In announcing the new luxury Iberotel Hotels and Resorts in Fujairah this week, there were some revealing insights as to how property in the eastern emirate is being developed.
In contrast to Dubai, Sharjah and Abu Dhabi, which are continuing freehold development, Fujairah is concentrating on the establishment of hotels and resorts.
The Iberotel proposal will feature two hotels, shopping and dining facilities, as well as a spa and a raft of leisure activities. The Miramar Al Aqah Beach Resort should be open next month.
This style of property development is based on the premise that the east coast beaches are beautiful, ideal for a lazy holiday in the sun, offering attractive coral reefs for divers and those wanting to fish.
Fujairah is perceived as a slow, ‘get-away’ emirate where land is still relatively cheap, the seaside air is pure enough to be inhaled and the mountains provide archaeological and ecological treasures for the curious and energetic.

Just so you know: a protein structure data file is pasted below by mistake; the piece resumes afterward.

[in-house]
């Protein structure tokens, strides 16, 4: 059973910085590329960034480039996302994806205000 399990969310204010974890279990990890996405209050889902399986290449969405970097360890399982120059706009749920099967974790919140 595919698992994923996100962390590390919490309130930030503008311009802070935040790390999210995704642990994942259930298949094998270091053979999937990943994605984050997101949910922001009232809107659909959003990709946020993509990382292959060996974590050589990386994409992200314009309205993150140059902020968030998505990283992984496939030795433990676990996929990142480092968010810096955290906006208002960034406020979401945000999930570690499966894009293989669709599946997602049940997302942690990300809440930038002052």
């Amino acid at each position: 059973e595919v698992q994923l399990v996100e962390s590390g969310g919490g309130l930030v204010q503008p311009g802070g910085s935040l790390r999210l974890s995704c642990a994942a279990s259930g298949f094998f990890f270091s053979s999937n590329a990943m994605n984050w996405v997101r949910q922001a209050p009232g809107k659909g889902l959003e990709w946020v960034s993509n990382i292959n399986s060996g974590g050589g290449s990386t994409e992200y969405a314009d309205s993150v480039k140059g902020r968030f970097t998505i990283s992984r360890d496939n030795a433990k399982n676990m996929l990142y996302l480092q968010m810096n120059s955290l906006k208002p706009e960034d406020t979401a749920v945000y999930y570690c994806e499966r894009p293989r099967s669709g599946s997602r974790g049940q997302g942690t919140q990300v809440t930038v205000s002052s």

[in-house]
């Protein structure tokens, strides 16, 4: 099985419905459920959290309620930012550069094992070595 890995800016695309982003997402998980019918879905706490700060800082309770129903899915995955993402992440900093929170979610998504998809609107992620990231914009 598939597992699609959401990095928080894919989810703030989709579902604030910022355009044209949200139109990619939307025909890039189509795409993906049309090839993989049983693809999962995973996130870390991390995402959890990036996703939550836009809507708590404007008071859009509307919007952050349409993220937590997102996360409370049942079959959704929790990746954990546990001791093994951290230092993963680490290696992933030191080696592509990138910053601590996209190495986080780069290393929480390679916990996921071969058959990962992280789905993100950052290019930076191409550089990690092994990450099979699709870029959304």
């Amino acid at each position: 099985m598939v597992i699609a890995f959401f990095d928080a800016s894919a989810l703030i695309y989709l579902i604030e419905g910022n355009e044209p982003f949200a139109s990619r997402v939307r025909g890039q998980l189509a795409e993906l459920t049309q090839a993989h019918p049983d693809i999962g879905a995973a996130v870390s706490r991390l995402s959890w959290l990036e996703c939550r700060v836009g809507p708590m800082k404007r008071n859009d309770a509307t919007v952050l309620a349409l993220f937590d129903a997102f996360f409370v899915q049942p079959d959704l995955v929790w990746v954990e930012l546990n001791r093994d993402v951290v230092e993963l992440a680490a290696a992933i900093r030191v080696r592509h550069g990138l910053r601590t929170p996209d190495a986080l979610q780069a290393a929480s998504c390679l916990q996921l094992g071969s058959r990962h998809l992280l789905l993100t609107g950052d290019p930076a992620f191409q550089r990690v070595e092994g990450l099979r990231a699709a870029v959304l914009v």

One caution to sound is the privatisation of the coastland. Even on the Fujairah corniche plans are being staked out for greater lengths of the beach to become part of new and existing resorts with access only to customers who paid a charge.
Furthermore, one of the pleasures of a beach is to be able to stroll along the promenade while getting a clear and sustained view of the sea. It would be a great mistake if the sensational views out to the eastern sea are blocked and hidden behind high rise hotels.
For more information, check out the blog posting, ‘Fujairah Sticks to resorts, Dubai Sticks to Property, 20 August 2007.
Image: The Fujairah beach and sea.
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